Biome™ font family
Designed by Carl Crossgrove in 2012
be installed on a computer for
use with applications.
Licensed per computer.
@font-face rule. They are licensed
for a set number of page views with
no time limitation.
embedded in an eBook, eMagazine or
eNewspaper. Fonts are licensed per issue.
a server and e.g. used by automated
processes to create items.
A license is per server core CPU per year.
on which the font will be installed.
that you can use over time. We’ll let
you know when you’re running low.
installations you want to license.
Some mobile app fonts allow an
unlimited number of installations.
you intend to embed the font in. Each license
is valid for one issue for the life of that issue.
CPUs of the servers on which
the font will be installed.
A license has a term of 1 year.
number of monthly page views
anticipated. The license has no time
limit and does not need to be replaced.
You only pay for additional page views
if your site gets more traffic than expected.
you know when you’re running low.
language support of the font.
the font: W1G (98 languages),
COM (56 languages),
PRO (33 languages) or
STD (21 languages).
available in. These differ in contained
characters and file size. You get all
available versions with your license.
Typecast is a web-based tool to create visual
and semantic designs. Check for readability,
rendering and beauty then share a working
prototype of your design.
Tip: Add fonts to your Favorites, then test your custom selection in Typecast!
Biome: a contemporary, retro-futuristic sans serifBiome™ by Carl Crossgrove is a striking and individual typeface that has a vast spectrum of potential uses. Its shapes combine elements of biomorphism with minimalist elements and the humanist tradition of font design. This hyperfamily with its 42 variants is not only at home in print design projects, but is the perfect webfont for internet sites.
In the sketches that formed the basis for his typeface Biome, Crossgrove experimented with inner and outer shapes in different styles, adapted letters to the form of the superellipse, and added curves only to remove these again. His challenge was to find a harmonious and coherent approach that provided sufficient contrast with existing fonts.
Biome is essentially in the sans serif tradition and the letters exhibit only minor variations in terms of line thickness. There is still a suggestion of the superellipse at many points, but this never becomes the predominant design factor. While most of the terminals of the vertical strokes are only slightly rounded, the horizontals and diagonals have pronounced arches and it is these that basically determine the round and soft character of the typeface.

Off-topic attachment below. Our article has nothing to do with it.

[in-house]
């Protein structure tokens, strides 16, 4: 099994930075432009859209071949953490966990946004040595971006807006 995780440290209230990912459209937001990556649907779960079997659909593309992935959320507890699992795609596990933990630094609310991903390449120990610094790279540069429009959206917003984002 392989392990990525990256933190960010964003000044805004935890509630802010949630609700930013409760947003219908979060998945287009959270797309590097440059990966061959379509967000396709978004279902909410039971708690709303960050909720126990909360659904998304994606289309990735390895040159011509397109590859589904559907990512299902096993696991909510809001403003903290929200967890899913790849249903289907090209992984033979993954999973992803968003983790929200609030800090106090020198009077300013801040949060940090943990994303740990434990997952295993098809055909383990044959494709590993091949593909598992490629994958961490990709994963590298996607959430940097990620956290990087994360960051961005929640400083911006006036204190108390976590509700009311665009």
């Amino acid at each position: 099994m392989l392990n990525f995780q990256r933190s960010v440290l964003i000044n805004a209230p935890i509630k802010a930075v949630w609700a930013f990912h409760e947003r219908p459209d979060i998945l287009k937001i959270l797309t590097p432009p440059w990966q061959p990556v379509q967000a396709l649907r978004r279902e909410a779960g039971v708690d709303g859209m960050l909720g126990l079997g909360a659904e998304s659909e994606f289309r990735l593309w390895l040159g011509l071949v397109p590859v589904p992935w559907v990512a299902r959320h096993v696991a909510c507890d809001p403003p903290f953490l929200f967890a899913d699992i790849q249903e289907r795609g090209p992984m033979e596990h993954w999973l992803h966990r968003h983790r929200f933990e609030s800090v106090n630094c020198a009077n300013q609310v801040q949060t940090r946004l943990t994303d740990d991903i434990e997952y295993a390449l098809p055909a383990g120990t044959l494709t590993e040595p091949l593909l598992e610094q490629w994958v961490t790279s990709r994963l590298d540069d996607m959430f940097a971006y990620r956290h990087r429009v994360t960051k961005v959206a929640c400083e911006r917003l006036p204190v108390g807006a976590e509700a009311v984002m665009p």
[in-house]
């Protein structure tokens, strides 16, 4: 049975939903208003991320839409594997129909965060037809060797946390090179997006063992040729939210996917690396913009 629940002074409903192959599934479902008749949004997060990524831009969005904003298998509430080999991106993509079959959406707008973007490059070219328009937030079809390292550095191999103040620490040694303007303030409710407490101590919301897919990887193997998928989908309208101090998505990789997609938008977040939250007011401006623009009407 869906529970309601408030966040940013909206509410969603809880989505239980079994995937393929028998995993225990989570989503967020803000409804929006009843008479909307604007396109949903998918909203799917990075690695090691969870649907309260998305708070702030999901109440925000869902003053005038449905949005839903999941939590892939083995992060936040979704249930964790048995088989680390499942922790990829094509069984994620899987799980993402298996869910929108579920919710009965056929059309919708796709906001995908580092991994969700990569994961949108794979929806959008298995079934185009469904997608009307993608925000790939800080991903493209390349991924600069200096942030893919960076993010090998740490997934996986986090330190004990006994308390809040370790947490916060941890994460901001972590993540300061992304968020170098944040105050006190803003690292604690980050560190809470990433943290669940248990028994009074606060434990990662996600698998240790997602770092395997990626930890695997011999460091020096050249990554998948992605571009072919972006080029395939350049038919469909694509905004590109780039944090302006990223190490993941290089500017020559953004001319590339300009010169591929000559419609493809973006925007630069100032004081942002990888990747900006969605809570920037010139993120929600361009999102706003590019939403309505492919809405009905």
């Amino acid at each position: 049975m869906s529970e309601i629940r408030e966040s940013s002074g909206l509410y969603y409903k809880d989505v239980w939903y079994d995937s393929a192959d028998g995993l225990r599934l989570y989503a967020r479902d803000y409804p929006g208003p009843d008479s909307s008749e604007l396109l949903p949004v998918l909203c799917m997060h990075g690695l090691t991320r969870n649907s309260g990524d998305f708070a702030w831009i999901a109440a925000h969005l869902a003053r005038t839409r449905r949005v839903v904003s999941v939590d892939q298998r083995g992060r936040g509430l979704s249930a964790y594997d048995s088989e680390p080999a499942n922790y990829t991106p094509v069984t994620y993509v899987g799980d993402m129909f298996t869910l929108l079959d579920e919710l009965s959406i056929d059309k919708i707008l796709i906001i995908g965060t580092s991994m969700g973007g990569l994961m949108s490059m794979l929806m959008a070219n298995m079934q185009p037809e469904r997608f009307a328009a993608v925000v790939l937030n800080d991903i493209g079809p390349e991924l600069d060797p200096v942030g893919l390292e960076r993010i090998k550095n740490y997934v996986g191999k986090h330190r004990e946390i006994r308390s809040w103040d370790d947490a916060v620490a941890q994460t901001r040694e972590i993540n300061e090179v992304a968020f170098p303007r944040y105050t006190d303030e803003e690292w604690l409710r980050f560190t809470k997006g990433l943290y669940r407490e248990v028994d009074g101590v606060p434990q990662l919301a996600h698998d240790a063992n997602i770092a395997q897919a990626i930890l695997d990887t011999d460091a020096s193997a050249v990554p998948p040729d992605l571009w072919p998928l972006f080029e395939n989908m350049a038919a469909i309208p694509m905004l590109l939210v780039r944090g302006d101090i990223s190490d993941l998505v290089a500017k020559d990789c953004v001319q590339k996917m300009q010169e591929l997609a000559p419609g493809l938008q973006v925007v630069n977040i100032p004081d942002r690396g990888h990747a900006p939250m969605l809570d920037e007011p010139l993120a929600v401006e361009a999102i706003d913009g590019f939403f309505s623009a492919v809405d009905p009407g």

The more unconventionally shaped letters, such as the lowercase ‘g’ with its two semi-open counters and the ‘k’ and ‘x’ with their crossbars, provide Biome with an individual personality. And this effect is emphasised by the generously rounded links in the ‘v’ and ‘w’ and the uppercase ‘M’ and ‘N’.
Biome has been designed as a typeface hyperfamily. From the near hairline Extra Light to the amply proportioned Ultra, there are seven clearly differentiated weights and three tracking widths. There are oblique italic versions of all variants. The range includes small caps and numeral sets containing lowercase and uppercase digits. With its available range of characters, Biome can be used to set texts in all Eastern European languages.
Although the remarkable individuality of Biome is most clearly apparent in the larger point sizes, this typeface is not just suitable for producing headlines and logos. Biome’s elegant visual effects mean that it is equally comfortable in short texts while its large x-height and generous counters make it readily legible even in the small font sizes. Biome is a contemporary typeface that employs mid-20th century futurist elements which ironically give it a retro feel.